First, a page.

I realized something recently. Growing up in the environment I did, you always hear about how God loves you. The one thing you rarely ever hear is that God likes you, that God considers precious the time God spends with you. That you make God smile and laugh all the time. That God knows your favorite color, song, smell, not because he's God but because he put the time and effort into building a relationship with you. That's what I want my understanding of God to be. Not some genocidal, tyrannical egomaniac who has to have his honor back or wouldn't dare to let himself be equated with women, the poor, the outcast, people of color, or sexual minorities. The God I want to know and believe in is the one who says, "They hate you and mistreat you because they fear you and don't really know you. But I love you. I like you. I want to know you and I want you to know me." But in order to get to know that God, I must distance myself from the God of my childhood, the God that disdains doubt and can't be subjected to critique and questioning.
... I didn't want to withdraw from the ordination process. I wanted to be kicked out. That would confirm my biggest fear—that I had done something wrong, that I was unlovable—and it would also allow me to avoid the truth: I didn't want to be a priest anymore. It was over...
Since I announced my own departure from the UMC's ordination process, I've had to deal with feelings similar to Sarah's. Leading up to my district meeting, I thought a lot about how I could self-sabotage in a way that would leave the committee no choice but to halt my process. In reality, all I would have had to say was, "I'm a self-avowed practicing homosexual." It would have been that simple. At least, that's what I was told. Who knows? What I do know is that I would have rather forced the committee to make my decision for me.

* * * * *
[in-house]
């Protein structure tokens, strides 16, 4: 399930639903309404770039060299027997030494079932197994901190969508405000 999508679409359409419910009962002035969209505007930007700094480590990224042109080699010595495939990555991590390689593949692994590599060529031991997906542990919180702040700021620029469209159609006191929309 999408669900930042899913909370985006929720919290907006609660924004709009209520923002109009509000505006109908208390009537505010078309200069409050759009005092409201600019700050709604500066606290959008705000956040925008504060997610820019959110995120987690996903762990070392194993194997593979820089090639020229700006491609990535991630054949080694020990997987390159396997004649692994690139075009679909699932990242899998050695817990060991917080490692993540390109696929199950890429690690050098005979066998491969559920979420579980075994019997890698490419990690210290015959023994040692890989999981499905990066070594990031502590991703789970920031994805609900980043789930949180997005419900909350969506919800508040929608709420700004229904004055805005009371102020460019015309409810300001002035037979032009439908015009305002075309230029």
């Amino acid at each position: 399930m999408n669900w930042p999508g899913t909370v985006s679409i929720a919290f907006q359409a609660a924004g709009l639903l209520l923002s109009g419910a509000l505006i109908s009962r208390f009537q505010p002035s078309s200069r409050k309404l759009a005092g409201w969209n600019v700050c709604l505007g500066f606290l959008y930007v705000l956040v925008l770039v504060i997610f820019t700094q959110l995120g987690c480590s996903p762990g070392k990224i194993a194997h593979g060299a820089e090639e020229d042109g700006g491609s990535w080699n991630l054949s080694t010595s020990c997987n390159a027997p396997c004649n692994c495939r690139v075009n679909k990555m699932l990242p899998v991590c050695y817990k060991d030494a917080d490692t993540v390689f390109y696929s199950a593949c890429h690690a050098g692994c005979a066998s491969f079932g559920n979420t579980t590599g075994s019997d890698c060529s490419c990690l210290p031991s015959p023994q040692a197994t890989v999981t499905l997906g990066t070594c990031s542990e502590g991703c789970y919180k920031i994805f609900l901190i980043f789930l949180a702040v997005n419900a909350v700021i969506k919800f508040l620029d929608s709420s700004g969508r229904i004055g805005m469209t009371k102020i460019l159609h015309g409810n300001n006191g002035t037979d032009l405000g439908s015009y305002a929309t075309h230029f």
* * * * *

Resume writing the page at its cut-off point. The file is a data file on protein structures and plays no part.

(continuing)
Friends have asked if I'm going to finish seminary, and if so, why. The answer: yes, I'm going to because it's a chapter in my life and I can't very well move forward to the next one if I skip the pages that contain the rest of this one. Seminary has changed me for the better. Maybe not by the standards by which I was raised, but by my own. Questioning my faith and my beliefs may be painful and difficult, but at least I've been granted some permission to question at all.
Sentilles talks a lot about her time at Harvard working closely with Gordon Kaufman, one of the professors in the Divinity school. For Kaufman, the question of God's existence is the wrong question. Instead we should be asking what kind of God we want to believe in, what kind of world we want to live in.
... For me, at least intellectually, calling God an imaginative construction didn't make God less than God. It let God be God, beyond human words and comprehension, beyond our finitude and biases and small-mindedness and fear. I understood this way of thinking about God to be a useful way to stop religious violence: if you admit your understanding of God is a construction, then you won't be willing to kill anyone over it. You could be wrong. You could be wrong. You could be wrong...
There is a limit to how much we can know about God presuming that God is infinite and we are finite. But unlike those who think this mindset would lead one to not even bother trying to know and understand God, for me, it means that the possibilities are endless. It means I can study those gospels that were excluded from canon and find in them different ways of understanding God. In other words, it makes questioning a good thing.
Sometimes all we need is a little separation to be able to understand someone better, to love them more deeply.